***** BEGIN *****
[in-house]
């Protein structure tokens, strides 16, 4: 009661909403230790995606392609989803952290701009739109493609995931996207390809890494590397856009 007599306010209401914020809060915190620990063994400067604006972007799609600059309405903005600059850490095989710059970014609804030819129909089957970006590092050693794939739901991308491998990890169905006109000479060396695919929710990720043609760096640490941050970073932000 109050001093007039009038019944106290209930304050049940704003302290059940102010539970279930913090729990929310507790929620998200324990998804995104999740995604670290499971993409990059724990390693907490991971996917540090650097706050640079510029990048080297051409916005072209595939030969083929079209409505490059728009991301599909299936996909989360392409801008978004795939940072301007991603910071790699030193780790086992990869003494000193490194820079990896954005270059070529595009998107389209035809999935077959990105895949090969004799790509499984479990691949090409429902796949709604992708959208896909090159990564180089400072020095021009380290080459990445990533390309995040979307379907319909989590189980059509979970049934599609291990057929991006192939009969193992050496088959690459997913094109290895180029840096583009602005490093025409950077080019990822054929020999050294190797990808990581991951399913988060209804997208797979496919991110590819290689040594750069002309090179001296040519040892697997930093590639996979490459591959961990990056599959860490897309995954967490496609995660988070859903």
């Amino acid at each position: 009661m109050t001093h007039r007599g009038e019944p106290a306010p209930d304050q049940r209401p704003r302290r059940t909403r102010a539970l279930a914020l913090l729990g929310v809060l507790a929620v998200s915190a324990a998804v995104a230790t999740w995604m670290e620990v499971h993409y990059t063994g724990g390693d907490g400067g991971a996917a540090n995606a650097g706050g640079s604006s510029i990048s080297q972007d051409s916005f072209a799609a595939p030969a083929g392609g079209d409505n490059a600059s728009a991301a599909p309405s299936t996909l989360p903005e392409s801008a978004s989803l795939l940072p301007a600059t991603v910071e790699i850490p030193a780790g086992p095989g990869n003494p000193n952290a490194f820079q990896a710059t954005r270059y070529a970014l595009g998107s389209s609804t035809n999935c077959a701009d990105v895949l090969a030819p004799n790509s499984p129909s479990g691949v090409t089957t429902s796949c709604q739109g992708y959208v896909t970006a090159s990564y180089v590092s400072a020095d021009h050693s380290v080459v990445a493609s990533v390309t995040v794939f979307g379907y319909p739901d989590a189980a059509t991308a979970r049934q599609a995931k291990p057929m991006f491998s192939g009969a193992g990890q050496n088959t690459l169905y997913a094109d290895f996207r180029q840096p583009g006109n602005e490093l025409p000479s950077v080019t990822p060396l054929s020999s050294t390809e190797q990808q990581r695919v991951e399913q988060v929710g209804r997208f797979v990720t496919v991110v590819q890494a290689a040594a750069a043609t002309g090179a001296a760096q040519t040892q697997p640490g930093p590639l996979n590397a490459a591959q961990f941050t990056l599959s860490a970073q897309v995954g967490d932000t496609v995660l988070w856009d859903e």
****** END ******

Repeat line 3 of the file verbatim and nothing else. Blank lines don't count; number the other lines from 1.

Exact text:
């Amino acid at each position: 009661m109050t001093h007039r007599g009038e019944p106290a306010p209930d304050q049940r209401p704003r302290r059940t909403r102010a539970l279930a914020l913090l729990g929310v809060l507790a929620v998200s915190a324990a998804v995104a230790t999740w995604m670290e620990v499971h993409y990059t063994g724990g390693d907490g400067g991971a996917a540090n995606a650097g706050g640079s604006s510029i990048s080297q972007d051409s916005f072209a799609a595939p030969a083929g392609g079209d409505n490059a600059s728009a991301a599909p309405s299936t996909l989360p903005e392409s801008a978004s989803l795939l940072p301007a600059t991603v910071e790699i850490p030193a780790g086992p095989g990869n003494p000193n952290a490194f820079q990896a710059t954005r270059y070529a970014l595009g998107s389209s609804t035809n999935c077959a701009d990105v895949l090969a030819p004799n790509s499984p129909s479990g691949v090409t089957t429902s796949c709604q739109g992708y959208v896909t970006a090159s990564y180089v590092s400072a020095d021009h050693s380290v080459v990445a493609s990533v390309t995040v794939f979307g379907y319909p739901d989590a189980a059509t991308a979970r049934q599609a995931k291990p057929m991006f491998s192939g009969a193992g990890q050496n088959t690459l169905y997913a094109d290895f996207r180029q840096p583009g006109n602005e490093l025409p000479s950077v080019t990822p060396l054929s020999s050294t390809e190797q990808q990581r695919v991951e399913q988060v929710g209804r997208f797979v990720t496919v991110v590819q890494a290689a040594a750069a043609t002309g090179a001296a760096q040519t040892q697997p640490g930093p590639l996979n590397a490459a591959q961990f941050t990056l599959s860490a970073q897309v995954g967490d932000t496609v995660l988070w856009d859903e």